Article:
Please Note: This article is written for users of the following Microsoft Word versions: 2007, 2010, and 2013. If you are using an earlier version (Word 2003 or earlier), this tip may not work for you. For a version of this tip written specifically for earlier versions of Word, click here: Searching for Special Hyphens.

Searching for Special Hyphens

by Allen Wyatt
(last updated November 1, 2014)

2

Word allows you to search not just for text, but also for special characters that normally do not print. Two such characters are special types of hyphens used by Word. You can search either for optional hyphens (these are typically inserted by the Hyphenation tool) or for non-breaking hyphens. To search for these characters, follow these steps if you are using Word 2007:

  1. Press Ctrl+F. Word displays the Find tab of the Find and Replace dialog box.
  2. In the Find What box, enter the text for which you want to search. To search for an optional hyphen, enter ^-; to search for a non-breaking hyphen, enter ^~ (a tilde character). Optionally, you can specify the actual character by clicking on the Special button and selecting the type of hyphen from the list of special characters. (You may need to click on the More button before you can see the Special button.)
  3. Set other searching parameters, as desired.
  4. Click on Find Next.

If you are using Word 2010 or Word 2013, pressing Ctrl+F brings up the Navigation pane at the left side of the screen. You can still type any of the special character codes (step 2) into the Navigation pane and Word will highlight their location just fine in your document.

WordTips is your source for cost-effective Microsoft Word training. (Microsoft Word is the most popular word processing software in the world.) This tip (9356) applies to Microsoft Word 2007, 2010, and 2013. You can find a version of this tip for the older menu interface of Word here: Searching for Special Hyphens.

Author Bio

Allen Wyatt

With more than 50 non-fiction books and numerous magazine articles to his credit, Allen Wyatt is an internationally recognized author. He  is president of Sharon Parq Associates, a computer and publishing services company. ...

MORE FROM ALLEN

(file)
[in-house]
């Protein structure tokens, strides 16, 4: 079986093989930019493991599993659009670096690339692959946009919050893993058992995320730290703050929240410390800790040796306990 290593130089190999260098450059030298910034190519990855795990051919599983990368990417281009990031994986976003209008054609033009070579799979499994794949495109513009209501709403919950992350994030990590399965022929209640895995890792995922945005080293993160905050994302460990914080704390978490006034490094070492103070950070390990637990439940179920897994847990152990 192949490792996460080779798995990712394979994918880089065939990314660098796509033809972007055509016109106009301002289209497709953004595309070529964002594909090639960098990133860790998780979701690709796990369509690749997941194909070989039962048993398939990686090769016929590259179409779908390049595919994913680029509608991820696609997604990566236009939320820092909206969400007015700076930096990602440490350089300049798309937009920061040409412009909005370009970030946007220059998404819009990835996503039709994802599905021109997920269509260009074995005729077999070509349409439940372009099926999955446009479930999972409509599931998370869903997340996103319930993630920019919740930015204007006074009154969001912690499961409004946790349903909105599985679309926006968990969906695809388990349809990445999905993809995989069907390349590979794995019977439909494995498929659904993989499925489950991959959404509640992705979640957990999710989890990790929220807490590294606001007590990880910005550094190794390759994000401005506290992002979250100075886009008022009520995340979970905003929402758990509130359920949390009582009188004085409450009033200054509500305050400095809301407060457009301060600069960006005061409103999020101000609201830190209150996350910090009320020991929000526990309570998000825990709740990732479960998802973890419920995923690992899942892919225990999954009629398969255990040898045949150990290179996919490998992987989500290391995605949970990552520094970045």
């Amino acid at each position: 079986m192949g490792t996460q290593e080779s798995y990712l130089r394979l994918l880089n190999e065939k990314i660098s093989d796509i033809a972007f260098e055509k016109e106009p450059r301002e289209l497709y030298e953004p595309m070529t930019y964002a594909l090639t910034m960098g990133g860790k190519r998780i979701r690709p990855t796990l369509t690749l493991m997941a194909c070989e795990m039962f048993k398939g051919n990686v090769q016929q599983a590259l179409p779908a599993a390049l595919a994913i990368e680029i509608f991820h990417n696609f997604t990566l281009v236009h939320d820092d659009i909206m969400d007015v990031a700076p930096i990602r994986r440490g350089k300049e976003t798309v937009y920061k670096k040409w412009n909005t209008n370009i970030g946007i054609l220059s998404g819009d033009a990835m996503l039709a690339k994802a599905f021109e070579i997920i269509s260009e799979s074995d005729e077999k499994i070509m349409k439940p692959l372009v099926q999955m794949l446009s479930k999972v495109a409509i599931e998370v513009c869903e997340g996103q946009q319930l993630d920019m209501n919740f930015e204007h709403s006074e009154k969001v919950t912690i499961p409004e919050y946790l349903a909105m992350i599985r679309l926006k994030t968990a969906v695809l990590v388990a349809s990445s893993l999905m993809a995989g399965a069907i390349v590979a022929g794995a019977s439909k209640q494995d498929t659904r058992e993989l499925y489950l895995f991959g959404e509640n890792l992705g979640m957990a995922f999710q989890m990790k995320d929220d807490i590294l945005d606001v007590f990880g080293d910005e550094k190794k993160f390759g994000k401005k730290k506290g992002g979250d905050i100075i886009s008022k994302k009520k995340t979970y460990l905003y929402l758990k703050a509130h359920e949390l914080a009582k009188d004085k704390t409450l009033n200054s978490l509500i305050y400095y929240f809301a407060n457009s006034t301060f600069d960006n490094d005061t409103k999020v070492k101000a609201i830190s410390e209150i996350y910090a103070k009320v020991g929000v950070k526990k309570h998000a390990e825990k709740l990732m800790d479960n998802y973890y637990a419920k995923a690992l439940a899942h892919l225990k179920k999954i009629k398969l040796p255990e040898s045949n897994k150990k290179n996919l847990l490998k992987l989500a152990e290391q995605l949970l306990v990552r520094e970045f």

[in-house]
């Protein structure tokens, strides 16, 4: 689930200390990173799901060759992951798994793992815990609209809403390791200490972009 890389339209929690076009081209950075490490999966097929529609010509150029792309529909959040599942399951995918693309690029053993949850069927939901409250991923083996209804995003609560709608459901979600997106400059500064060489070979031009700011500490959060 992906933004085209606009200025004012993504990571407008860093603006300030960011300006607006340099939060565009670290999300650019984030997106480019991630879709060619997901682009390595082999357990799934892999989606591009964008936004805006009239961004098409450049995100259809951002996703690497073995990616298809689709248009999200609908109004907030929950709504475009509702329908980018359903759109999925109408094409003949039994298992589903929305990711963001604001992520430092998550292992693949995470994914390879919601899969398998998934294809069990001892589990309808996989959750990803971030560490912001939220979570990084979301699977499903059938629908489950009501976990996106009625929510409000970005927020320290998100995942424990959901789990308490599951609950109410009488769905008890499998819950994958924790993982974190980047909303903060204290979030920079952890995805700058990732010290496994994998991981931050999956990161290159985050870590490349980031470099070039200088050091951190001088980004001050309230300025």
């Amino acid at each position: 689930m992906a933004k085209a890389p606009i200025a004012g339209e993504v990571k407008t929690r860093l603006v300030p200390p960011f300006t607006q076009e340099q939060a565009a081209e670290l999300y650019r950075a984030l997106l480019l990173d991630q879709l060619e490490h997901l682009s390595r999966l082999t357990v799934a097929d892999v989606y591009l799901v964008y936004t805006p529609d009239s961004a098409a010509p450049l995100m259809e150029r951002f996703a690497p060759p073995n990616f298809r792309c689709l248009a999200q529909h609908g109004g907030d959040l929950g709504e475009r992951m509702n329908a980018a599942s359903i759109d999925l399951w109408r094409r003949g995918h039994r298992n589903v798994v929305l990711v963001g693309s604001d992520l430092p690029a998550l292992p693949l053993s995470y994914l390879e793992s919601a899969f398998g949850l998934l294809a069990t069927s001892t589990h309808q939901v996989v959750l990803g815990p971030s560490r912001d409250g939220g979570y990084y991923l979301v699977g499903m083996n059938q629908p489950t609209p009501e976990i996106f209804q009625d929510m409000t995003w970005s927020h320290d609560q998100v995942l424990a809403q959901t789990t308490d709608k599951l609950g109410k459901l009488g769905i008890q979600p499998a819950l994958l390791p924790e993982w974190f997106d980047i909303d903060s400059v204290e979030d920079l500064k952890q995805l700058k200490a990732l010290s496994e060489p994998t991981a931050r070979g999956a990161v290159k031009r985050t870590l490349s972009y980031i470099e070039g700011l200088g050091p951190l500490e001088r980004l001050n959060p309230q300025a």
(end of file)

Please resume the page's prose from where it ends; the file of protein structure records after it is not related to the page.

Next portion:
Turning Off Automatic Captioning

Word can be configured so that it automatically adds captions to some of your design elements (tables, figures, etc.). Once ...

Discover More

Deriving an Absolute Value

Want to know the absolute value of a number? It's easy to derive in VBA by using the Abs function.

Discover More

Preventing Automatic Date Formatting Changes

Excel often changes the formatting of a cell based on how it parses what you are entering into that cell. This is ...

Discover More

Learning Made Easy! Quickly teach yourself how to format, publish, and share your content using Word 2013. With Step by Step, you set the pace, building and practicing the skills you need, just when you need them! Check out Microsoft Word 2013 Step by Step today!

More WordTips (ribbon)

Quicker Multiple Replace Operations

Need to replace a lot of the same characters very, very quickly? Here's a great way to do the replacement.

Discover More

Ignoring Accented Characters in Searches

When writing in non-English languages, there can be many variations of accented characters that are used in a word. You might ...

Discover More

Find and Replace in a Column or Row

Need to search for information in a table? Word allows you to easily limit your search to an entire column or row, as ...

Discover More
Subscribe

FREE SERVICE: Get tips like this every week in WordTips, a free productivity newsletter. Enter your address and click "Subscribe."

View most recent newsletter.

Comments

If you would like to add an image to your comment (not an avatar, but an image to help in making the point of your comment), include the characters [{fig}] in your comment text. You’ll be prompted to upload your image when you submit the comment. Maximum image size is 6Mpixels. Images larger than 600px wide or 1000px tall will be reduced. Up to three images may be included in a comment. All images are subject to review. Commenting privileges may be curtailed if inappropriate images are posted.

What is 8 - 2?

2014-11-03 15:18:43

Rick G.

Another option for a shortcut to doing Find "the old way" is to just use Ctrl+H which still brings up the old
"Find and Replace" dialog box, except it starts on the Replace tab instead of on the Find tab.
Then you can either:
1) Click the Find tab and proceed the familiar way.
OR
2) Just enter the string you want to find and click the Find Next button right on the Replace tab page.


2014-11-01 14:19:48

Aprile

To switch back to the old way of searching by Ctrl F:1.
Click File | Options | Customize Ribbon, or right-click on the ribbon and choose Customize Ribbon from the context menu.
2. Click the Keyboard Shortcuts: Customize button at the bottom left.
3. Select Home Tab from the Categories box at the top left.
4. Select EditFind from the Commands box at the top right.
5. You should now see which shortcut is assigned to that command in the Current Keys box, middle left. It should be empty, because the command has no shortcut.
6. Click in the Press New Shortcut Key box, in the middle right.
7. Press Ctrl+F together.
8. Click Assign.
9. Click Close.
10. Click OK on the Word Options dialog


This Site

Got a version of Word that uses the ribbon interface (Word 2007 or later)? This site is for you! If you use an earlier version of Word, visit our WordTips site focusing on the menu interface.

Newest Tips
Subscribe

FREE SERVICE: Get tips like this every week in WordTips, a free productivity newsletter. Enter your address and click "Subscribe."

(Your e-mail address is not shared with anyone, ever.)

View the most recent newsletter.